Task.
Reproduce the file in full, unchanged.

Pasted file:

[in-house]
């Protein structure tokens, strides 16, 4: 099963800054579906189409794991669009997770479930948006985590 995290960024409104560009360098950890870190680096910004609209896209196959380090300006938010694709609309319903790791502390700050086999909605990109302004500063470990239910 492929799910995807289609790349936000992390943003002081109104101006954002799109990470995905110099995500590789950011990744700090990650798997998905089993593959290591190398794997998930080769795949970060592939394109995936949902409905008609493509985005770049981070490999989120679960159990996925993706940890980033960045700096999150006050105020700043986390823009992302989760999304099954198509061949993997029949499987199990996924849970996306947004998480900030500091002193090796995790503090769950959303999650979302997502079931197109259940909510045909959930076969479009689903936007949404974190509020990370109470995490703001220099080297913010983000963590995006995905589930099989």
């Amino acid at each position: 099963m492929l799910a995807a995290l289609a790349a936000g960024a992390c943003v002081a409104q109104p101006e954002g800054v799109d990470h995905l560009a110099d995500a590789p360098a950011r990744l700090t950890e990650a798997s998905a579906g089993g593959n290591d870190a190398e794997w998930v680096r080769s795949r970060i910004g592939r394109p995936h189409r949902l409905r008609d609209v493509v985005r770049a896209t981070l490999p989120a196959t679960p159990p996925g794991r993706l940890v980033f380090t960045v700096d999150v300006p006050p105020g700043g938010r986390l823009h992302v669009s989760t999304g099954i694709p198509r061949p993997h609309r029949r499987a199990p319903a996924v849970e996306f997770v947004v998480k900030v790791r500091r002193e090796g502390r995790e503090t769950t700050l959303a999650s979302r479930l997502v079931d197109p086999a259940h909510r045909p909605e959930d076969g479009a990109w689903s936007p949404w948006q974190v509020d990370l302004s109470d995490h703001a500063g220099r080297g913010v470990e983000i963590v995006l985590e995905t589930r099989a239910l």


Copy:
[in-house]
């Protein structure tokens, strides 16, 4: 099963800054579906189409794991669009997770479930948006985590 995290960024409104560009360098950890870190680096910004609209896209196959380090300006938010694709609309319903790791502390700050086999909605990109302004500063470990239910 492929799910995807289609790349936000992390943003002081109104101006954002799109990470995905110099995500590789950011990744700090990650798997998905089993593959290591190398794997998930080769795949970060592939394109995936949902409905008609493509985005770049981070490999989120679960159990996925993706940890980033960045700096999150006050105020700043986390823009992302989760999304099954198509061949993997029949499987199990996924849970996306947004998480900030500091002193090796995790503090769950959303999650979302997502079931197109259940909510045909959930076969479009689903936007949404974190509020990370109470995490703001220099080297913010983000963590995006995905589930099989």
């Amino acid at each position: 099963m492929l799910a995807a995290l289609a790349a936000g960024a992390c943003v002081a409104q109104p101006e954002g800054v799109d990470h995905l560009a110099d995500a590789p360098a950011r990744l700090t950890e990650a798997s998905a579906g089993g593959n290591d870190a190398e794997w998930v680096r080769s795949r970060i910004g592939r394109p995936h189409r949902l409905r008609d609209v493509v985005r770049a896209t981070l490999p989120a196959t679960p159990p996925g794991r993706l940890v980033f380090t960045v700096d999150v300006p006050p105020g700043g938010r986390l823009h992302v669009s989760t999304g099954i694709p198509r061949p993997h609309r029949r499987a199990p319903a996924v849970e996306f997770v947004v998480k900030v790791r500091r002193e090796g502390r995790e503090t769950t700050l959303a999650s979302r479930l997502v079931d197109p086999a259940h909510r045909p909605e959930d076969g479009a990109w689903s936007p949404w948006q974190v509020d990370l302004s109470d995490h703001a500063g220099r080297g913010v470990e983000i963590v995006l985590e995905t589930r099989a239910l």